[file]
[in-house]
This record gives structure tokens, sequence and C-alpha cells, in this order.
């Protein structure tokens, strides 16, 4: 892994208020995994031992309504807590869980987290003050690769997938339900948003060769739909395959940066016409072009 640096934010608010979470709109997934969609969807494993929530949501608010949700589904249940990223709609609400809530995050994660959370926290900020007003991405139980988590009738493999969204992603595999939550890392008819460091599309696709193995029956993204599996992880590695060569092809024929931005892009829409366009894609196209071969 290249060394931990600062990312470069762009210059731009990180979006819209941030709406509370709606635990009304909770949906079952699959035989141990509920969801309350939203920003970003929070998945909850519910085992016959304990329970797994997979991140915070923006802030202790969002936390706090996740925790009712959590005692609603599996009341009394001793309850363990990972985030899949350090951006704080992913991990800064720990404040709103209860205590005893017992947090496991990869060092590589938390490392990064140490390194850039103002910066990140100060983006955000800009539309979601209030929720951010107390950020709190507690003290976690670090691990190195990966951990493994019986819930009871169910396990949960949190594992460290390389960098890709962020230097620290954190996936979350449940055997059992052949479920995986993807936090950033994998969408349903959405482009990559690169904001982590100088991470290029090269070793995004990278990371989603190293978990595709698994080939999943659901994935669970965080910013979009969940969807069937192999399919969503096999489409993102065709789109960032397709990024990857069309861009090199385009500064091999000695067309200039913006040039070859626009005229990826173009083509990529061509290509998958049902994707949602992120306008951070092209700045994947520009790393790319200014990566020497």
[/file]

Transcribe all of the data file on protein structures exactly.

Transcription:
[in-house]
This record gives structure tokens, sequence and C-alpha cells, in this order.
């Protein structure tokens, strides 16, 4: 892994208020995994031992309504807590869980987290003050690769997938339900948003060769739909395959940066016409072009 640096934010608010979470709109997934969609969807494993929530949501608010949700589904249940990223709609609400809530995050994660959370926290900020007003991405139980988590009738493999969204992603595999939550890392008819460091599309696709193995029956993204599996992880590695060569092809024929931005892009829409366009894609196209071969 290249060394931990600062990312470069762009210059731009990180979006819209941030709406509370709606635990009304909770949906079952699959035989141990509920969801309350939203920003970003929070998945909850519910085992016959304990329970797994997979991140915070923006802030202790969002936390706090996740925790009712959590005692609603599996009341009394001793309850363990990972985030899949350090951006704080992913991990800064720990404040709103209860205590005893017992947090496991990869060092590589938390490392990064140490390194850039103002910066990140100060983006955000800009539309979601209030929720951010107390950020709190507690003290976690670090691990190195990966951990493994019986819930009871169910396990949960949190594992460290390389960098890709962020230097620290954190996936979350449940055997059992052949479920995986993807936090950033994998969408349903959405482009990559690169904001982590100088991470290029090269070793995004990278990371989603190293978990595709698994080939999943659901994935669970965080910013979009969940969807069937192999399919969503096999489409993102065709789109960032397709990024990857069309861009090199385009500064091999000695067309200039913006040039070859626009005229990826173009083509990529061509290509998958049902994707949602992120306008951070092209700045994947520009790393790319200014990566020497």